Swindon’s Mediterranean restaurants are some of its highest rated, with the Greek Olive and Los Gatos being favourites. Pub grub, cheap eats and fine dining are of course on the menu with plenty independent restaurants along with well-known chain eateries.
Swindon has a rich nightlife and there is plenty to do day or night. Live music can be heard playing from Baila Coffee & Vinyl, to the Oasis Leisure Centre. Swindon is also host to an annual music festival called the Swindon Shuffle. The Arts Centre and Wyvern Theatre also cater to live entertainment from music shows to comedy shows. The STEAM Museum also holds events throughout the year.
The STEAM Museum celebrates Swindon’s history of locomotive engineering and is situated on what was once the largest train engineering complex in the world. It is now a Grade II listed building and has been one of Swindon’s main attractions since its opening in 2002.
As well as the STEAM Museum, the Museum of Science and Industry, and the Railway Village Museum commemorate Swindon’s place within the Great Western Railway. Swindon is also home to the first ever computing museum in the UK, cementing its place as being a part of one of Britain’s leading places in technology and computing.
Although the nucleus of industry, Swindon also has some beautiful green spaces and nature reserves, which offer a completely different world with beautiful scenery. Lydiard Tregoze is a historic house and gardens and was the recipient of the Lottery Heritage Fund in 2005. Both the house and the park are open to the public to enjoy. Swindon also forms part of the Cotswold Hills, a natural phenomenon in the English landscape. The Cotswolds were awarded with the Area of Outstanding Beauty and has a National Park status. There is so much to explore for anyone, from avid hikers to leisurely bird watchers.
Visitors or residents may also attend the county ground, Swindon Football Club's 15,000 capacity stadium. The club currently plays in the Football League One. It was founded in the mid nineteenth century and, since then, David Flitcroft has become the newest manager of the Wiltshire team. Swindon FC have produced notable players such as Herbert Chapman and Mike Summerbee, both of whom have been inducted into the English Football Hall of Fame.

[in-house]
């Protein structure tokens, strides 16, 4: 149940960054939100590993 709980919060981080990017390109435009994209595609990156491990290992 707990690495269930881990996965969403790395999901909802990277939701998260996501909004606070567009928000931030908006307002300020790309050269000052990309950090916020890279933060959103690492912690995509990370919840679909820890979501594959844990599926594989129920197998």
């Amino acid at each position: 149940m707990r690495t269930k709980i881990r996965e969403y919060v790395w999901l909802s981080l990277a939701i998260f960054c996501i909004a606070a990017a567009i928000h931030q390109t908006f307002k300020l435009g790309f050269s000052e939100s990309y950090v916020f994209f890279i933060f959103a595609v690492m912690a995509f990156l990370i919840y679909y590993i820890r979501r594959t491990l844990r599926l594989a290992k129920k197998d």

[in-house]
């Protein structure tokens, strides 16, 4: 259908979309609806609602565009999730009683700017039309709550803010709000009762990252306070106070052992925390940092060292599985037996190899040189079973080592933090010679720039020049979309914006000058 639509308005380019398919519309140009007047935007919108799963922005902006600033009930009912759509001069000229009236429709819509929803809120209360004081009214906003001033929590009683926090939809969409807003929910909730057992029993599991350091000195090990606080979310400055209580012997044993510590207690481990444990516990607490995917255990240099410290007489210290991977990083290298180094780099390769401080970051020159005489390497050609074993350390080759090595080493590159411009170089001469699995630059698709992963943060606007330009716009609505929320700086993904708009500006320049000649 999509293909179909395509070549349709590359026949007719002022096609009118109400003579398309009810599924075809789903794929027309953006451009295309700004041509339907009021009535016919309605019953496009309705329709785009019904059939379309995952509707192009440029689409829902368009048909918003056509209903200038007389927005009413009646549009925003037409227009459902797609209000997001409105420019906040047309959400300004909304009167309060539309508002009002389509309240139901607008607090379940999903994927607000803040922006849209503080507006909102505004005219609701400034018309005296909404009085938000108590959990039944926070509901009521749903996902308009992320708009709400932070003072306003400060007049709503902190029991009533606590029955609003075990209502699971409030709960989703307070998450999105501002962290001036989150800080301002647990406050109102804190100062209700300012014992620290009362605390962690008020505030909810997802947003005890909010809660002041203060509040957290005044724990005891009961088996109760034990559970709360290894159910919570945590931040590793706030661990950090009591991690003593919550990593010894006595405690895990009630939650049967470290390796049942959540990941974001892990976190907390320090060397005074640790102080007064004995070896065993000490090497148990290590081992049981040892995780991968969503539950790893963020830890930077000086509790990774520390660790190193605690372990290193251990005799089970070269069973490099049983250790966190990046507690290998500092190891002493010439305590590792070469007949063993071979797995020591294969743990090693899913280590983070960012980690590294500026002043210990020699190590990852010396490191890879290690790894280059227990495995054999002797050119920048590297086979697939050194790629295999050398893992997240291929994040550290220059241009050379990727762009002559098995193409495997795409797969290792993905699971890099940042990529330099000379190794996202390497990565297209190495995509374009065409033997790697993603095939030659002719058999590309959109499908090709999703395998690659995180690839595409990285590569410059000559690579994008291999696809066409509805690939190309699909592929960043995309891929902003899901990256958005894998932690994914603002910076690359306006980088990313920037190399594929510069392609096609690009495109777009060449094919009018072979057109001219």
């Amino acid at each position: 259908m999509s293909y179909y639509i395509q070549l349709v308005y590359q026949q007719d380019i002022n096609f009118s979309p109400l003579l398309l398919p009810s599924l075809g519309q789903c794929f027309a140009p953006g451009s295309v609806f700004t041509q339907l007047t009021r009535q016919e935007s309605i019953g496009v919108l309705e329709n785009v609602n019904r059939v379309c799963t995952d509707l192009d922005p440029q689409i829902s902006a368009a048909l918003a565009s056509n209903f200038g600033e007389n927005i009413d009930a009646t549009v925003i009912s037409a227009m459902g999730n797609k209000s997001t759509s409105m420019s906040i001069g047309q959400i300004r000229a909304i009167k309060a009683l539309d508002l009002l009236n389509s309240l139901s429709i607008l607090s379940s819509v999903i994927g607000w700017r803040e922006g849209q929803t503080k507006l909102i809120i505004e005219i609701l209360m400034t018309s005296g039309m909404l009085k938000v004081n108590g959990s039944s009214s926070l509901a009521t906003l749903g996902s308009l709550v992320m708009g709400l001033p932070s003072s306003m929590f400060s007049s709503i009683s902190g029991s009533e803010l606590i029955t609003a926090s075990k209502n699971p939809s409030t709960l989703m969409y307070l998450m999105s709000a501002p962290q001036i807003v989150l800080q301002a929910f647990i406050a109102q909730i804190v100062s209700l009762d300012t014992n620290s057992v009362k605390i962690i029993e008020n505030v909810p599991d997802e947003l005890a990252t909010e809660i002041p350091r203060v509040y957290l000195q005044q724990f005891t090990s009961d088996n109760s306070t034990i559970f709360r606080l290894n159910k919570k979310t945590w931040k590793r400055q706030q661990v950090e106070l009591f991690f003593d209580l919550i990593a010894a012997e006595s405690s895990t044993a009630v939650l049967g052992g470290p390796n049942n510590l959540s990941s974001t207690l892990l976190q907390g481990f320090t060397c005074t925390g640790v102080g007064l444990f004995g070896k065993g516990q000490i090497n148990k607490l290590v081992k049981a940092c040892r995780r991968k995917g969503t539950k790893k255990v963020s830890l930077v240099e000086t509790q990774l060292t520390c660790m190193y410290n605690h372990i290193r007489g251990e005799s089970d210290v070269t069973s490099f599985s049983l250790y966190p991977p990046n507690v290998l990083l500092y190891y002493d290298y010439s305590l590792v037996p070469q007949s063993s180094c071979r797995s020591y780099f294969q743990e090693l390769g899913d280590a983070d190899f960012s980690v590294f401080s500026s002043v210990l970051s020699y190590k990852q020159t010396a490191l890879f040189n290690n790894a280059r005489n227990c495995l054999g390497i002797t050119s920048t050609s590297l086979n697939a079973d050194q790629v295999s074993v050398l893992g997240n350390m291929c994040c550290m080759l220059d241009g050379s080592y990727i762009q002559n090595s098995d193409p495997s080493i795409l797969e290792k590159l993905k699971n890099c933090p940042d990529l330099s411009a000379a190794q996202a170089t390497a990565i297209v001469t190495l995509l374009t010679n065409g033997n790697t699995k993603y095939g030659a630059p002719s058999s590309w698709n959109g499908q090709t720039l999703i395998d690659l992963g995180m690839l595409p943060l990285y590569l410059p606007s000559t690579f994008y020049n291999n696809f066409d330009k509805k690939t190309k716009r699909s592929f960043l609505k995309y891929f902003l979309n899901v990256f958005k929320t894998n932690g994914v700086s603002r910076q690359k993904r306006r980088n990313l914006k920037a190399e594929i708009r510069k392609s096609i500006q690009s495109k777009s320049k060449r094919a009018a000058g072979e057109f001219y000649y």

Swindon is also close to the tourist hotspots of Oxford and Bath, two towns steeped in history, from ancient to modern. In fact, Bath is the only city in the UK whose complete area is a World Heritage Site. Oxford is best known for its world class university, being one of the globe’s oldest and leading educational institutions.
Whilst Swindon itself does not have its own university, its proximity to both Bath and Oxford makes it a popular area to commute from. However, Oxford Brookes University does have a branch within the Swindon area. Swindon College is perhaps the largest further education institution in South West England and offers education for those between the ages of sixteen and twenty-one. There are, of course, a number of secondary and primary schools which are a mix of academies, comprehensives and religious schools.
During the late 1800s, a number of churches were built in Swindon and make up a majority of the town’s listed buildings, and are beautifully designed buildings that are worth visiting for religion or tourism. Swindon also had the UK’s first ever ‘lending’ library within the Mechanics Building in 1844, a building which in itself has a history that can account for the foundations of the National Health Service, the GWR Medical Society fund and booming employment throughout the urbanisation of Swindon.
Swindon over the years has had numerous famous residents, but perhaps none as famous as Ian Fleming, the author and creator of James Bond and Chitty Chitty Bang Bang. Fleming lived at Warneford Place at Sevenhampton, near Highworth just six miles from Swindon. Fleming is buried in St James’s Parish Church in Sevenhampton and his former residence is now owned by Paddy McNally, former owner of a Formula One events and advertising business and long-time associate of Bernie Ecclestone.
Swindon also has numerous musical connections including, singer and actress Billie Piper, who was born in Swindon, and Mark Lamar the TV presenter and DJ who was born in the Park South area of Swindon. Soft Rock Singer Songwriter Gilbert O’Sullivan moved to Swindon with his family as a young child where he attended St Joseph’s and then Swindon College of Art, where he formed a band with Rick Davies, who later went onto to form Supertramp.